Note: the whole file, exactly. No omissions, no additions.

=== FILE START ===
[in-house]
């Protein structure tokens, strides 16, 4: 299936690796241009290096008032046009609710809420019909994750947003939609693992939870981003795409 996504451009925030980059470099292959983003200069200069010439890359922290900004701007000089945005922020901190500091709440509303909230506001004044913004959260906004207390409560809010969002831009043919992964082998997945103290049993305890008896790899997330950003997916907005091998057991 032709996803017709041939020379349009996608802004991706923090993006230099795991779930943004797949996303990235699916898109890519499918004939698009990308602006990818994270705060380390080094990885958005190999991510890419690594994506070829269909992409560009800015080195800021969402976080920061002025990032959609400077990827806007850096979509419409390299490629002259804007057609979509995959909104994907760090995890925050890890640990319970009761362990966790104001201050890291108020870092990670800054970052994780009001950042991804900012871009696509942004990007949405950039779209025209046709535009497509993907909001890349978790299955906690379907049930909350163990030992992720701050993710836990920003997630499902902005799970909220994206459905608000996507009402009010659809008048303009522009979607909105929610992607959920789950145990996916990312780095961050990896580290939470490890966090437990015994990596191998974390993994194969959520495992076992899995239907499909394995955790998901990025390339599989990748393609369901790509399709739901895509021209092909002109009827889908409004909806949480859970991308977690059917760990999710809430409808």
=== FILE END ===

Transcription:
[in-house]
């Protein structure tokens, strides 16, 4: 299936690796241009290096008032046009609710809420019909994750947003939609693992939870981003795409 996504451009925030980059470099292959983003200069200069010439890359922290900004701007000089945005922020901190500091709440509303909230506001004044913004959260906004207390409560809010969002831009043919992964082998997945103290049993305890008896790899997330950003997916907005091998057991 032709996803017709041939020379349009996608802004991706923090993006230099795991779930943004797949996303990235699916898109890519499918004939698009990308602006990818994270705060380390080094990885958005190999991510890419690594994506070829269909992409560009800015080195800021969402976080920061002025990032959609400077990827806007850096979509419409390299490629002259804007057609979509995959909104994907760090995890925050890890640990319970009761362990966790104001201050890291108020870092990670800054970052994780009001950042991804900012871009696509942004990007949405950039779209025209046709535009497509993907909001890349978790299955906690379907049930909350163990030992992720701050993710836990920003997630499902902005799970909220994206459905608000996507009402009010659809008048303009522009979607909105929610992607959920789950145990996916990312780095961050990896580290939470490890966090437990015994990596191998974390993994194969959520495992076992899995239907499909394995955790998901990025390339599989990748393609369901790509399709739901895509021209092909002109009827889908409004909806949480859970991308977690059917760990999710809430409808």